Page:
International – Emerging economies drag down world economic growth
Weak performance in emerging economies is causing a world economic slowdown this year. A gradual pickup in advanced economies next year should see world growth accelerate.
In its October World Economic Outlook released earlier this month, the IMF lowered its forecast for growth in the world economy in 2013 to 2.9%. This is 0.3% points less than its previous forecast in July, and the fourth time this year it has lowered its projections. The downward revisions come almost entirely from emerging markets, notably India, where the Fund now expects an expansion of just 3.8%, 1.8% points less than its previous forecast. China's expansion has also slowed, with growth expected to be 7.6% this year. A third notable downgrade is Mexico, whose forecast has been cut by 1.7% points.
Although the Fund notes that advanced economies are gradually strengthening, it actually forecasts them slowing in 2013 compared to 2012, before picking up in 2014. The reasons for the forecast recovery have to do with private sector recovery in the US, Abenomics in Japan, and some strengthening of core eurozone economies.
Obviously, a risk to this recovery that has come to the fore recently is the partisan fighting over fiscal policy in the United States. The recent Congressional agreement to end the partial government shutdown and lift the debt ceiling into early 2014 takes away the immediate risk of a fiscal crunch and sovereign debt default, but more budget crises are possible next year after the government’s funding and borrowing authority run out.
All up, the Fund foresees a second successive year of slowdown for the world economy in 2013, before an acceleration next year to 3.6%. Emerging economies continue to outgrow advanced ones and to contribute more to world growth. But the growth gap is narrowing.
Australia – Deloitte believes future growth will be export-led
Accounting firm Deloitte has pinpointed five export industries that may drive future economic growth – gas, tourism, agribusiness, international education and wealth management. Helping them to expand will be brisk demand from a rising Asian middle class tilted in an Australian direction by an Aussie dollar settling at US80c.
All five industries are at what it calls 'the intersection of global growth and Australian advantage'. In other words, ones where Australia has an edge, and can therefore supply – profitably to itself and at an attractive price to customers – what the world is increasingly demanding. These will be the industries 'powering ahead', providing a ‘tailwind’ to macroeconomic growth, eventually rivalling the mining industry, and in the process potentially adding $250b to GDP over the next two decades.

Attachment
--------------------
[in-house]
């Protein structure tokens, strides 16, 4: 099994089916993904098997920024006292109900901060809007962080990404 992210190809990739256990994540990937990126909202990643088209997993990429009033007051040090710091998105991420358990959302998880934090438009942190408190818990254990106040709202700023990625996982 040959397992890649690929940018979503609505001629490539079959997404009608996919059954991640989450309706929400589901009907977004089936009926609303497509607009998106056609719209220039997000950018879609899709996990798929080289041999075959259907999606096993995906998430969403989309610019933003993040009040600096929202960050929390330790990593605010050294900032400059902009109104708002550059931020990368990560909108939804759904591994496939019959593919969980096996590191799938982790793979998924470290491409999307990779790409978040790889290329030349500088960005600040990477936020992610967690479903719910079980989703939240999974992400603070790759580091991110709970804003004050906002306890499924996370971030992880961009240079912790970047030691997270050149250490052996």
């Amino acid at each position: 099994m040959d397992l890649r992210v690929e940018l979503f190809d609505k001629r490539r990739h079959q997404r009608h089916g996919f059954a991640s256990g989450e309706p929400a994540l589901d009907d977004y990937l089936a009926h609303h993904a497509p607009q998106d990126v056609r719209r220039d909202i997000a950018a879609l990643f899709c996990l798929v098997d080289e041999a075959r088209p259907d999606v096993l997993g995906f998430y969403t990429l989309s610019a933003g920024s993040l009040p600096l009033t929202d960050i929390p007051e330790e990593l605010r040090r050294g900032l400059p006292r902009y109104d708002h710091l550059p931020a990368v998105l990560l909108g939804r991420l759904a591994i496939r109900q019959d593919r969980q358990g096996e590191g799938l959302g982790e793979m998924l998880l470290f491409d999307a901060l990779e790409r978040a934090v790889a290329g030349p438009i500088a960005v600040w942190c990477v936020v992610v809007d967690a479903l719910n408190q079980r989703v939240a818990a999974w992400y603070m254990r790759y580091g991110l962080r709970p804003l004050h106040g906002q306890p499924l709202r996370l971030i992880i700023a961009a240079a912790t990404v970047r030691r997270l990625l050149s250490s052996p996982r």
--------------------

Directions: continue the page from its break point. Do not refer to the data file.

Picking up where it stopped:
In its report, Positioning for Prosperity, the firm notes that the resource boom isn’t ending, but phase-shifting – with the investment phase peaking, and the production/export phase picking up. Investment remains high, but is no longer buoying growth. Meanwhile, mineral and gas exports from new investments will take over as the next growth buoy. For instance, the $200b of LNG investment that has been undertaken looks set to expand LNG output by 250% over 2013-18. This is likely to see Australia surpass Qatar as the world's No 1 gas exporter.
It is noticeable that all five of Deloitte's chosen industries are heavily export-oriented. This shouldn’t be surprising. The internal Australian market is a drop in the ocean of the world one, and therefore international demands will – in the absence of trade and investment barriers – dominate the sales of many Australian industries, the ‘trade-exposed’ ones. Moreover, international demand will increasingly mean Asian demand, given Asia’s outsized growth, the enormous middle class this is spawning, and Australia’s physical and cultural proximity to Asia.
How does the exchange rate figure in this story? Like many others, Deloitte believes that the Aussie dollar needs to depreciate further to enable Australia to keep paying its way in the world. Under the influence of further falls in commodity prices and eventual increases in world interest rates, the Aussie is likely to settle at around US80c, it believes. This is well off its above-parity peak, but higher than the US75c it has averaged in the three decades of a floating currency.
Papua New Guinea – Managing the LNG boom will take finesse
Like Australia, PNG is facing economic uncertainty as its resource investment boom winds down.
An IMF mission visiting Port Moresby last month for the 2013 Article IV consultation forecast GDP to grow by about 5½% in 2013 and 5¾% in 2014. Though these numbers are virtually the same, the Fund noted that the composition of the growth will change significantly. Whereas in 2013 it will be investment-led, in 2014 exports will be the driver, as construction of the PNG LNG project winds down and exports from the project ramp up. In line with this switch, the external current account dExport Finance Australiait is projected to narrow rapidly and turn into a surplus by 2015 as LNG exports reach full capacity.